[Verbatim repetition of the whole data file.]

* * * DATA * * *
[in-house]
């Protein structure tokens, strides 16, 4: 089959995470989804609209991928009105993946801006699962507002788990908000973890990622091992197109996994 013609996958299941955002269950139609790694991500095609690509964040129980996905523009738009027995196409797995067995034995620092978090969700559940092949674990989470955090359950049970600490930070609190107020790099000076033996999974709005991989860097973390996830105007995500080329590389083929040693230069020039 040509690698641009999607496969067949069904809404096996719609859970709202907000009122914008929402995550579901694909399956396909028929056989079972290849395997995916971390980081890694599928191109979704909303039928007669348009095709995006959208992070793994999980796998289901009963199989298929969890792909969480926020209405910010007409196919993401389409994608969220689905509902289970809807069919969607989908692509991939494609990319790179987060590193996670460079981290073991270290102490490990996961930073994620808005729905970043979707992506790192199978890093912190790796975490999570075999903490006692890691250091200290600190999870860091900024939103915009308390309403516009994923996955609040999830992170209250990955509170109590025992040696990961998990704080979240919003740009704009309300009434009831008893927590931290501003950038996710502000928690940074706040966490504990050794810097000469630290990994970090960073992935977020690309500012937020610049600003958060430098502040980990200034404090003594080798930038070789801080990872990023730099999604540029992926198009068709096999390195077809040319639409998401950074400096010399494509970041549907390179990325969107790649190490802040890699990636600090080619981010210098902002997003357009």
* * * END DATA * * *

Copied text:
[in-house]
């Protein structure tokens, strides 16, 4: 089959995470989804609209991928009105993946801006699962507002788990908000973890990622091992197109996994 013609996958299941955002269950139609790694991500095609690509964040129980996905523009738009027995196409797995067995034995620092978090969700559940092949674990989470955090359950049970600490930070609190107020790099000076033996999974709005991989860097973390996830105007995500080329590389083929040693230069020039 040509690698641009999607496969067949069904809404096996719609859970709202907000009122914008929402995550579901694909399956396909028929056989079972290849395997995916971390980081890694599928191109979704909303039928007669348009095709995006959208992070793994999980796998289901009963199989298929969890792909969480926020209405910010007409196919993401389409994608969220689905509902289970809807069919969607989908692509991939494609990319790179987060590193996670460079981290073991270290102490490990996961930073994620808005729905970043979707992506790192199978890093912190790796975490999570075999903490006692890691250091200290600190999870860091900024939103915009308390309403516009994923996955609040999830992170209250990955509170109590025992040696990961998990704080979240919003740009704009309300009434009831008893927590931290501003950038996710502000928690940074706040966490504990050794810097000469630290990994970090960073992935977020690309500012937020610049600003958060430098502040980990200034404090003594080798930038070789801080990872990023730099999604540029992926198009068709096999390195077809040319639409998401950074400096010399494509970041549907390179990325969107790649190490802040890699990636600090080619981010210098902002997003357009």